My signature strengths are humility, honesty, spirituality, perseverance and forgiveness. I practice these character strengths daily in my work. People who know me well, recognize these as my character strength. When they hear my name, aspects of these strengths often come to mind.

A good name is to be chosen rather than great riches, and favor is better than silver or gold (Proverbs 22:1).

Do you have clarity about your calling? What’s helped you achieve that clarity? What steps can you take to achieve greater clarity about your calling?



Harzer C & Ruch W. When the job is a calling: The role of applying one’s signature strengths at work. The Journal of Positive Psychology
Vol. 7, No. 5, September 2012, 362–371

Scripture quotations marked (ESV) are from the ESV® Bible (The Holy Bible, English Standard Version®), copyright © 2001 by Crossway, a publishing ministry of Good News Publishers. Used by permission. All rights reserved.

Scripture quotations marked (NKJV) taken from the New King James Version®. Copyright © 1982 by Thomas Nelson. Used by permission. All rights reserved.

Jon Beaty

I'm a counselor, writer and believer in the power of God to help you thrive in your marriage and family. I live with my family, a small herd of Boer goats, and thousands of honeybees near Portland, Oregon.

  • This is such a great article Jon. As someone who’s life has taken a number of unexpected twists and turns, I can attest to the incredible value of the five steps that you list. It’s interesting, throughout all of the different careers and life changes I’ve had, I don’t feel like my calling has changed. However, the way that I live out that calling has been very different.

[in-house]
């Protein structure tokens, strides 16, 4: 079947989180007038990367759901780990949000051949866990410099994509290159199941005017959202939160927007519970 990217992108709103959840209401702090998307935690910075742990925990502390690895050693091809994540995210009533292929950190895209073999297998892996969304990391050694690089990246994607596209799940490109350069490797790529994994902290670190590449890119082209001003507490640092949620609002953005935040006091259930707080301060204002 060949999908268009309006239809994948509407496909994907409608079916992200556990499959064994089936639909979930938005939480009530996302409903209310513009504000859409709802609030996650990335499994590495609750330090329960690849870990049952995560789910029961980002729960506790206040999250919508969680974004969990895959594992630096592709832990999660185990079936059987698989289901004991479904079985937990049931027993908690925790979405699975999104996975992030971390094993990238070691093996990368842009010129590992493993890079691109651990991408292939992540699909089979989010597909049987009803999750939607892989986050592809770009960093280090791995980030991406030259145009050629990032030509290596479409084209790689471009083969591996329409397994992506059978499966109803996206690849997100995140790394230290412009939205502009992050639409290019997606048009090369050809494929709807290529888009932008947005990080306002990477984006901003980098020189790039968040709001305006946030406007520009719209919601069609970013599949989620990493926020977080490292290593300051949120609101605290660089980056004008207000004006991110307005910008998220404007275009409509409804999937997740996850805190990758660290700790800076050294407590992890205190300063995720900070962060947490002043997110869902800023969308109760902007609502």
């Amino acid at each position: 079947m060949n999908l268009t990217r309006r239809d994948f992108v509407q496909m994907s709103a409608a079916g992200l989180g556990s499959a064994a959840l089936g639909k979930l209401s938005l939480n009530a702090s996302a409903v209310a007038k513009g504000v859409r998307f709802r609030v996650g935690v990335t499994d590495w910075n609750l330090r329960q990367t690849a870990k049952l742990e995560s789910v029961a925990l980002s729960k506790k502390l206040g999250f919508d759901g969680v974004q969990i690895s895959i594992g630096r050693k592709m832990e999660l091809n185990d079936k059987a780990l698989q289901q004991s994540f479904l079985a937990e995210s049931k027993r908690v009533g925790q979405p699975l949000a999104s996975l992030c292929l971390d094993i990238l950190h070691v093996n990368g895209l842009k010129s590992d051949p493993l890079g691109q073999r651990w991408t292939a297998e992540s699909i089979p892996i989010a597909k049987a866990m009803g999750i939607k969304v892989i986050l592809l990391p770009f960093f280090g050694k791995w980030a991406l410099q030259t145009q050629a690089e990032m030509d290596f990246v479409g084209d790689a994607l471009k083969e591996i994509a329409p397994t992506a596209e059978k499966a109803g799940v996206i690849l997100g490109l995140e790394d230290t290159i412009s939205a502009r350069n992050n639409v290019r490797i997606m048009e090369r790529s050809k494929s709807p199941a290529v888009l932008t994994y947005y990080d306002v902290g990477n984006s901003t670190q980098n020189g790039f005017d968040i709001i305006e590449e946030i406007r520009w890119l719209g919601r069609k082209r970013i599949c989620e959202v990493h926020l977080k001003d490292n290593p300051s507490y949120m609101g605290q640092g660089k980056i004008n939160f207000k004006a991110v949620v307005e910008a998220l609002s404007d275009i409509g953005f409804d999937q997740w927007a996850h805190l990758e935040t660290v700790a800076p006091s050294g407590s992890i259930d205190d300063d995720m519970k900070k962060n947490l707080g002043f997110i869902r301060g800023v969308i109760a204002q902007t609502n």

I’m a huge fan of Barna’s Strength Finder Inventory, and am excited about checking out your Character Strength’s Report. I love assessments like this. They are such a great reminder that even when life throws a curve-ball or two our way, we still have value that we can add to others. It’s taken me some time to learn, but I’ve come to the conclusion that my calling is not dictated by my career.

    I love that each of the five steps that you outline, can be done regardless of one’s job. This is some powerful stuff!

    • Jon Beaty says:

      Hey, Jed! Thanks for your comment. There are several good personality assessments. I’ve used Strengths Finder too. I think the VIA Character Strengths Survey is unique in its assessment of character traits that are aligned with virtues that are common across cultures. I’ll be doing more posts on these in the future. Stay tuned!

  • Kirby Ingles says: